Showing posts with label Memorial. Show all posts
Showing posts with label Memorial. Show all posts

Monday, December 23, 2019

Remembering Donald Keyhoe and the Birth of Ufology

The end of December marks the anniversary of the Cash-Landrum case, which we traditionally remember this time each year. Betty Cash, Colby and Vickie Landrum reported a terrifying UFO encounter that they said changed their lives on Dec. 29, 1980. 

Without the field of Ufology, the Cash-Landrum sighting might have have been forgotten and the story never revealed or investigated. Without Donald Keyhoe, there might never have been Ufology. This year, we look at the 70th anniversary of the article that established the foundation for the civilian study of UFOs.

Beliefs about extraterrestrial visitors goes back much further than the flying saucer wave of 1947, but it was mostly a matter for the fringe, from spiritualists and Forteans to crackpot science fiction fans. That began to change in December of 1949, when the news was abuzz over an article, "The Flying Saucers Are Real" by Donald E. Keyhoe in True magazine, cover dated January 1950. The article prompted a negative reaction by the Air Force.

Associated Press story, The Carbondale Southern Illinoisan,  Dec. 27, 1949
Donald Keyhoe was a retired Marine Major who had been writing professionally since the 1920s, everything from nonfiction aviation to pulp fantasy and science fiction. True magazine had been working on an article on flying saucers, but was stumped. Editor Ken Purdy assigned the job to Keyhoe, knowing his aviation background and military contacts would allow him to dig deeper. It did. 

Keyhoe was able to get factual information on cases, and also to get opinion and speculation on flying saucers from military engineers. Despite lacking physical evidence, some of them were persuaded that saucers were aircraft of an unknown design, and the reported performance of this craft exceeded the technical capabilities of anything that could be made on earth. Ergo, flying saucers came from another planet.

Donald Keyhoe’s article helped coalesce several saucer beliefs into a plausible package. His position was: The flying saucers are real, and are interplanetary spaceships. His secondary principle was that the US government knew about UFOs and that they were keeping it secret, in other words, there was a government UFO cover-up.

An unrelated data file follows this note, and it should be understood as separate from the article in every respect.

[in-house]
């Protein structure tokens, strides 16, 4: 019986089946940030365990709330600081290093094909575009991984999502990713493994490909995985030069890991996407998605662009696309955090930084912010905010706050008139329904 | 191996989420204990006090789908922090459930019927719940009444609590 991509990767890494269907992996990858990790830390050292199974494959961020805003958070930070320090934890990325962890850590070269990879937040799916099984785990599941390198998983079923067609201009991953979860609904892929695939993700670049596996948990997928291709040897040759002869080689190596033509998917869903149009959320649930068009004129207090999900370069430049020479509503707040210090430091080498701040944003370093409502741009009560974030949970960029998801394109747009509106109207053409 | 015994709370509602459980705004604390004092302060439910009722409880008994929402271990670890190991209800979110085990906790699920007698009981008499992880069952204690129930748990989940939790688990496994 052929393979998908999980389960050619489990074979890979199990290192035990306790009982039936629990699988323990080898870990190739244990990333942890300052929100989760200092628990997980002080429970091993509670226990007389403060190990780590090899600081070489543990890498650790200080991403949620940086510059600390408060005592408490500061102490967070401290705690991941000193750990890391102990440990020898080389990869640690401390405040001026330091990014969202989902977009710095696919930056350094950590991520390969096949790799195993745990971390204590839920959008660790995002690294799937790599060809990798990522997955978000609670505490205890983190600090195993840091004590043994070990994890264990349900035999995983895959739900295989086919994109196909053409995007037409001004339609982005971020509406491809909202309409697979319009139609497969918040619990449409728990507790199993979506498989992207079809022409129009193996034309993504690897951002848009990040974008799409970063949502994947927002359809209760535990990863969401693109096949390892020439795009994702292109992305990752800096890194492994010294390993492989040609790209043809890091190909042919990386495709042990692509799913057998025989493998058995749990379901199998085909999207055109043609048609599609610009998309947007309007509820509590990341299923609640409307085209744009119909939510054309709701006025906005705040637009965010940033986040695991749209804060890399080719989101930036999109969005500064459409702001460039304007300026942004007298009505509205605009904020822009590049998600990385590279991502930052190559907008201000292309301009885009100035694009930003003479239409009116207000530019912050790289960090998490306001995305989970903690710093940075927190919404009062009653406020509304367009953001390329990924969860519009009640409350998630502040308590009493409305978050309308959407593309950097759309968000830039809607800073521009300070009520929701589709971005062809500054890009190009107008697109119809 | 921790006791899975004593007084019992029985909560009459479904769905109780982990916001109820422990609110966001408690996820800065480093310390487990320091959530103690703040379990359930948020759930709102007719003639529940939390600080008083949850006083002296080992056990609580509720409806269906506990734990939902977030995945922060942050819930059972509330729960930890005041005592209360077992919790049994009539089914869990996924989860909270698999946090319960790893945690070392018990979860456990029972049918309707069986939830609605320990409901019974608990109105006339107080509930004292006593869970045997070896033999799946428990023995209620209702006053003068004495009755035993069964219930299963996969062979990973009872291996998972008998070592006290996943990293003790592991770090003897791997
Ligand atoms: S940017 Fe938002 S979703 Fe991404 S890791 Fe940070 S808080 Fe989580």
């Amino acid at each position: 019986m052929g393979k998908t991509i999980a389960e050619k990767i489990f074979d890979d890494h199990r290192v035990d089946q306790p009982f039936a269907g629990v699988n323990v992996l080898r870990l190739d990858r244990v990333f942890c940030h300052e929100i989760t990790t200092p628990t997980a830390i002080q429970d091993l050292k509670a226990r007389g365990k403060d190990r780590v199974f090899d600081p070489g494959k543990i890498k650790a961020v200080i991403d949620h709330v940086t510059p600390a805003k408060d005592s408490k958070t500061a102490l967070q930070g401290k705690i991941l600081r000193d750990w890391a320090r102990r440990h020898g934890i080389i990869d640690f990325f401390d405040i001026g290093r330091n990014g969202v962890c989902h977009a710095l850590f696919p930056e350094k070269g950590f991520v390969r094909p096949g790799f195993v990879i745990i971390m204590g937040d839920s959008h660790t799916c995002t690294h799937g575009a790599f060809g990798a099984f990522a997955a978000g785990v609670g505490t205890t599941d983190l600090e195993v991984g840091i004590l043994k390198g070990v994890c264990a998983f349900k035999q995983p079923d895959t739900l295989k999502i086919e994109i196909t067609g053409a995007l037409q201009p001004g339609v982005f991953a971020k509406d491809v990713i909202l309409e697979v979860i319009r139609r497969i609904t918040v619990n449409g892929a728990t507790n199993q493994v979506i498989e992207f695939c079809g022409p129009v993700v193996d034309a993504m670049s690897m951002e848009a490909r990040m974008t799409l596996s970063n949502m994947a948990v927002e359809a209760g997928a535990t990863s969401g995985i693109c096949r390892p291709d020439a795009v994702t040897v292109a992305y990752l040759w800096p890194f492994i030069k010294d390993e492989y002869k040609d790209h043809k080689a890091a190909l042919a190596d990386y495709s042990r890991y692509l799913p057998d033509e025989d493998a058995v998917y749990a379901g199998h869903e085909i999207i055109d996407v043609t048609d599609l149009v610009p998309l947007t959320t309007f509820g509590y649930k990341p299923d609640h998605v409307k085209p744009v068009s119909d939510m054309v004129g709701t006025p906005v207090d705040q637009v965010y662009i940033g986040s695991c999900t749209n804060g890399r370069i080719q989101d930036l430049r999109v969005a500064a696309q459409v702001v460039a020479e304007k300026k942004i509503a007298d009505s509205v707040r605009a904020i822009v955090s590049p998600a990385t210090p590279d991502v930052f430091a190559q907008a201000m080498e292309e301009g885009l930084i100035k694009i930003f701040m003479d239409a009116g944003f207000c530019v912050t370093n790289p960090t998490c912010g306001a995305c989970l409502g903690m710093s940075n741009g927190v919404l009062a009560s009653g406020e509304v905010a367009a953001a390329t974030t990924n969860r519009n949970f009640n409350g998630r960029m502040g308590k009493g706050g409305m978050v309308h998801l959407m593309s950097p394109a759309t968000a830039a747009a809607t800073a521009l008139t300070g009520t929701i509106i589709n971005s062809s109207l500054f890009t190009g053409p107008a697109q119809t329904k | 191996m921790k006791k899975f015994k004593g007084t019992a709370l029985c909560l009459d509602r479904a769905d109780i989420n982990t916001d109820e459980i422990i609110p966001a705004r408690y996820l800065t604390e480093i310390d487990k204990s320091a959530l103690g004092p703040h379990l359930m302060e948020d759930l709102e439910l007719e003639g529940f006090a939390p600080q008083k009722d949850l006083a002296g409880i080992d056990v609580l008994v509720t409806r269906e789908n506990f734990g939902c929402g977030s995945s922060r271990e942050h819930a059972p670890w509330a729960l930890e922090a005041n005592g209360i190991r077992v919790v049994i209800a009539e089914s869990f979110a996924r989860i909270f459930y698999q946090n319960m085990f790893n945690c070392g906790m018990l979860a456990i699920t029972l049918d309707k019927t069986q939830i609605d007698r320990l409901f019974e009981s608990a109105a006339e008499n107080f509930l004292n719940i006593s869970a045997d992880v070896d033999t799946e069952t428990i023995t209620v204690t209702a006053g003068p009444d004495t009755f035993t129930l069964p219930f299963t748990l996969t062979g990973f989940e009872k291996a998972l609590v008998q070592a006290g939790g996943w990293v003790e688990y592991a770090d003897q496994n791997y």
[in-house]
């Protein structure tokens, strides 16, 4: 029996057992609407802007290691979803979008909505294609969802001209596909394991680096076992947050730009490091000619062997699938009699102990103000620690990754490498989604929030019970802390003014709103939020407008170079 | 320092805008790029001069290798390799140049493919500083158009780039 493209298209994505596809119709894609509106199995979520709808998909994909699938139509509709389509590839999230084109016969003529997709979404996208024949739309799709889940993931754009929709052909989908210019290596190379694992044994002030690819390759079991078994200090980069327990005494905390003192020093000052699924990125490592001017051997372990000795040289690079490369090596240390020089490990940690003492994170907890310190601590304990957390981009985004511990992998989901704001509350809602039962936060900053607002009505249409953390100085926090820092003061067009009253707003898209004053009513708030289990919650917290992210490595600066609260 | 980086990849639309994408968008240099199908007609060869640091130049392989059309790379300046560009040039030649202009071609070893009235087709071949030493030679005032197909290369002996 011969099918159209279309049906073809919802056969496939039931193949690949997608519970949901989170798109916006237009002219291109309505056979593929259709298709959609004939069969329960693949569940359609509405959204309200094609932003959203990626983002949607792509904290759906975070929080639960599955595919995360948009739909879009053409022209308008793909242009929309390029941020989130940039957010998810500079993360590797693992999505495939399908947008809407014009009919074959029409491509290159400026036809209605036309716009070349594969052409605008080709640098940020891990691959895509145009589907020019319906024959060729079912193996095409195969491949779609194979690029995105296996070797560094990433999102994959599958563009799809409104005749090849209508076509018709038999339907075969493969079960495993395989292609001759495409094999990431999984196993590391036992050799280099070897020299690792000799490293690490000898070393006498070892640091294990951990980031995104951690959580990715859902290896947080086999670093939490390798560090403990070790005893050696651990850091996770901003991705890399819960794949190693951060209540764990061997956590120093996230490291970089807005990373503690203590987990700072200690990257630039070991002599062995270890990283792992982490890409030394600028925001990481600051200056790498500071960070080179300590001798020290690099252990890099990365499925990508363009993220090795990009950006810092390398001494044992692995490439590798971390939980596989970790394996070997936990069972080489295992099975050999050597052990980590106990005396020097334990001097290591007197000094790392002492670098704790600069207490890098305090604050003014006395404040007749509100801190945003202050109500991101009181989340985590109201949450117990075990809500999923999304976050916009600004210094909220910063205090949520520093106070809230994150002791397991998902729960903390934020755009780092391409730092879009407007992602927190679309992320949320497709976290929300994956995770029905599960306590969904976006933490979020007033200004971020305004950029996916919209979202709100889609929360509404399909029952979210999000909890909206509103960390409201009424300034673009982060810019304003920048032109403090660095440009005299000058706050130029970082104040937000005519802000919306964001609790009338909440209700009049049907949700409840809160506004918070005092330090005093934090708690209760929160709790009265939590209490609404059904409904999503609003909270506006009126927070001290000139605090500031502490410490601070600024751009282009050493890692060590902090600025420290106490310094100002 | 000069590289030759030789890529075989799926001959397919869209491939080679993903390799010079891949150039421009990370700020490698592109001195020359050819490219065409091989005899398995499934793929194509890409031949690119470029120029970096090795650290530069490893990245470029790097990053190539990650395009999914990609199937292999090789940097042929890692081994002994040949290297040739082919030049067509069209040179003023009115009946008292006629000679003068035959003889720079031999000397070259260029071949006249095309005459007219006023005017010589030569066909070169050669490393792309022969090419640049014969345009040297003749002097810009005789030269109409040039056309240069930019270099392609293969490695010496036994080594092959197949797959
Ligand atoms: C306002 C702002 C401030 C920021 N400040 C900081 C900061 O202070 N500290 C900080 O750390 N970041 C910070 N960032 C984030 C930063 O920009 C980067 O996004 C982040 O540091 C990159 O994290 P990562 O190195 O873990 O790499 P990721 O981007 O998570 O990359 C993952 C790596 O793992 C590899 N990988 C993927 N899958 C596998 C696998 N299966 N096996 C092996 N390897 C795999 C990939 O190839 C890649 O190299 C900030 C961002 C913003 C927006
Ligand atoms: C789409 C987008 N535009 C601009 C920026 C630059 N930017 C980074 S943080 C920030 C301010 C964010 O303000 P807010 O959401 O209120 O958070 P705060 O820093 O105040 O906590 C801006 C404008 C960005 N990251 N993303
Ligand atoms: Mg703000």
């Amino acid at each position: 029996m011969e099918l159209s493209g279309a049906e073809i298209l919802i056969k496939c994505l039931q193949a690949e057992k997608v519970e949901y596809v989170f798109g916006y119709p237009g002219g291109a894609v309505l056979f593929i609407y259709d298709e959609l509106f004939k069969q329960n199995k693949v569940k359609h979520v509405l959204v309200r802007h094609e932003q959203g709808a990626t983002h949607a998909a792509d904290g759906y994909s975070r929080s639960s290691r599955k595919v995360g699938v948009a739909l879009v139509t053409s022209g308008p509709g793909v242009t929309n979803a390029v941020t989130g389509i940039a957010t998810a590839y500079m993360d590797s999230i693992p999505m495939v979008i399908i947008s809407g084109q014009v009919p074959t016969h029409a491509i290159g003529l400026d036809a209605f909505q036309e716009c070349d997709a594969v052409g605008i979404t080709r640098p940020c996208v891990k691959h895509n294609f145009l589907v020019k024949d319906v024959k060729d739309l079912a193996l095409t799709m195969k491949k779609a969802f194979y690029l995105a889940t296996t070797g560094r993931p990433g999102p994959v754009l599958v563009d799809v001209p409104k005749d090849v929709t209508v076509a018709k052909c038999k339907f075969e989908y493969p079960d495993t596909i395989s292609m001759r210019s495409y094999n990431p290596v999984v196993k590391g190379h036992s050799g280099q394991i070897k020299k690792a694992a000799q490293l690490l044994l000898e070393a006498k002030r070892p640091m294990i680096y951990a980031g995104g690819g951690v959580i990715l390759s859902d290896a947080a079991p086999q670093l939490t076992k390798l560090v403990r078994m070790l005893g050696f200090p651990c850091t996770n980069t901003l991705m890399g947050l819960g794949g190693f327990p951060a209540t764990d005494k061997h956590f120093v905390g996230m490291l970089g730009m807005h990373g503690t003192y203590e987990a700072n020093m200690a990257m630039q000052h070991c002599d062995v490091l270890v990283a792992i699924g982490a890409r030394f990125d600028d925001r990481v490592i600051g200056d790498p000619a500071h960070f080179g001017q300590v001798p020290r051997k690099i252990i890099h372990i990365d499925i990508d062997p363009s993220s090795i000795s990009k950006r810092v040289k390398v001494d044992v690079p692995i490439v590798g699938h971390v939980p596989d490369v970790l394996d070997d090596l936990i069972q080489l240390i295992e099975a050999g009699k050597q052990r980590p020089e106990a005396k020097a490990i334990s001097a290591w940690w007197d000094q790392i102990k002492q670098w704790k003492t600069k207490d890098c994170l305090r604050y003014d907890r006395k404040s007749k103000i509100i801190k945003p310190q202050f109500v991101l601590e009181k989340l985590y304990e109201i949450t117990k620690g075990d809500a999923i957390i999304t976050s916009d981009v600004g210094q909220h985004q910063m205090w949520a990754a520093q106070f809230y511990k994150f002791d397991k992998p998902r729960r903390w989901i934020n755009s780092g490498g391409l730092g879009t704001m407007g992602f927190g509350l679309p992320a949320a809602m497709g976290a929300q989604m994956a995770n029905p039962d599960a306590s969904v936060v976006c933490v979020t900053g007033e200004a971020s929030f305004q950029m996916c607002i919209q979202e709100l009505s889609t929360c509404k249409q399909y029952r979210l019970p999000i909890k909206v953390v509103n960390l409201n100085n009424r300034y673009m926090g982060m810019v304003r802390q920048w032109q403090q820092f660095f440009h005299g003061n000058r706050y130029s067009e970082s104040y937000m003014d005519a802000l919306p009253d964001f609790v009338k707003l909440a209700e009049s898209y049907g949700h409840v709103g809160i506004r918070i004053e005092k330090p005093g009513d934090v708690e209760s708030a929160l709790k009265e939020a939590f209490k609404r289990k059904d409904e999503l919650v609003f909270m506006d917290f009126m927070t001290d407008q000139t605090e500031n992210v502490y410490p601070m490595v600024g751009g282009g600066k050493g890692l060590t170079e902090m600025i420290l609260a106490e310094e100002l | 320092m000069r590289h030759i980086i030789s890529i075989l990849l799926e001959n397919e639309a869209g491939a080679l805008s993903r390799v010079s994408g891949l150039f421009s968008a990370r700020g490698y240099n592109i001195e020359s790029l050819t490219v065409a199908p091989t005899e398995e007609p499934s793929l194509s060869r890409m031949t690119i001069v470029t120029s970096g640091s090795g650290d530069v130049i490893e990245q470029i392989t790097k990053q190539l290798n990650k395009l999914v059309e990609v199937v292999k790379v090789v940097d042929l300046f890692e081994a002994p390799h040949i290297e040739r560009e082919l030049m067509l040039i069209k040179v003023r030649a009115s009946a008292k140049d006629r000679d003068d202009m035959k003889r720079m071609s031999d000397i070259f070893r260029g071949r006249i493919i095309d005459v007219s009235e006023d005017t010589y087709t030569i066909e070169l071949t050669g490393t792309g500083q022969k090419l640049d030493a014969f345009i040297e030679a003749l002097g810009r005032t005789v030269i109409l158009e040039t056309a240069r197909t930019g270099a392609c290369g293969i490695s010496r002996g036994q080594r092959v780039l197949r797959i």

The military’s policy of secrecy, coupled with their confusion over the UFO situation fed into the suspicion and even paranoia of saucer buffs. The newly-formed Air Force was able neither to explain or control the saucer problem, and they’d tried hard to avoid talking about. When they did, there were often contradictory statements and explanations that just made matters worse. It may have been more of a foul-up than a cover-up.

Some of Keyhoe's UFO books over the decades.
With the phenomenal success of the article, Keyhoe expanded it into a paperback book released in May of 1950. Much of the flying saucer sensation was fueled by hoaxes, rumors and speculation, but Keyhoe did what no one else could, and he tenaciously focused on real incidents and documentation instead of hearsay. It’s true that his pulp writing style added some drama to the way they were presented, and also some speculation. The Air Force’s Capt. Edward Ruppelt would later offer a left-handed compliment saying, “Keyhoe had based his conjecture on fact, and his facts were correct, even if the conjecture wasn't.”

Keyhoe’s book is more well known today than his article that launched it all. It’s worth remembering an rereading the True magazine piece, where it all the excitement started. 

As long as UFOs are discussed, Keyhoe's story will live on.

True magazine January, 1950, "The Flying Saucers Are Real" by Donald E. Keyhoe
(Hosted at the site, PROJECT 1947, founded by Jan L. Aldrich)


For more UFO history, join us at our companion site, The Saucers That Time Forgot

Sunday, December 29, 2013

Remembering Betty Cash and Vickie Landrum

Betty Cash

Betty J. Cash 1929 - 1998

Betty J. Cash, 69, of Fairfield, Alabama, died December 29, 1998, in Birmingham, Alabama. She was born on February 10, 1929, in Birmingham to Jack L. (Jesse) and Pauline (Lockhart) Collins.

Betty moved to Dayton, Texas where she operated a business with her husband James F. Cash, taking sole ownership after their divorce. After developing health problems, she moved back to Alabama to be cared for by her mother. 

Betty was survived by her son, Toby Howard, daughter Mickey Geisinger, sisters Lois Green, Midge Helms. Sister Shirley Ann McNair, and brothers, James H. Collins, Jesse W. Collins and Charles Wayne Collins have all since passed.

She was buried at Cahaba Heights Baptist Church Cemetery in Birmingham, Alabama.

Vickie Landrum

Vickie Landrum 1923 - 2007

Vicie “Vickie” Marzelia Landrum, 83, of Liberty, Texas passed away Wednesday, September 12, 2007.  She was born on September 19, 1923 in Laurel, Mississippi to Johnny and Emily Holifield.  Vickie liked to play bingo, computer games and sew, but above all she loved to play with and take care of her grandchildren. 
Vickie is preceded in death by her parents; loving husband, Ernest Wilson Landrum, Sr.; and 2 brothers. She is survived by her children, Ernest Landrum, Jr. (deceased), Gloria Jean Roper, David Landrum, Paul Landrum, and Jayne Landrum; fourteen grandchildren; twenty-four great-grandchildren; and nine great-great-grandchildren. 

She was buried at Ryan Cemetary in Tarkington Prairie, Texas.

(Note: Betty Cash's obituary is my creation based on the scant details available.
Vickie Landrum's obituary appeared in the East Texas News.)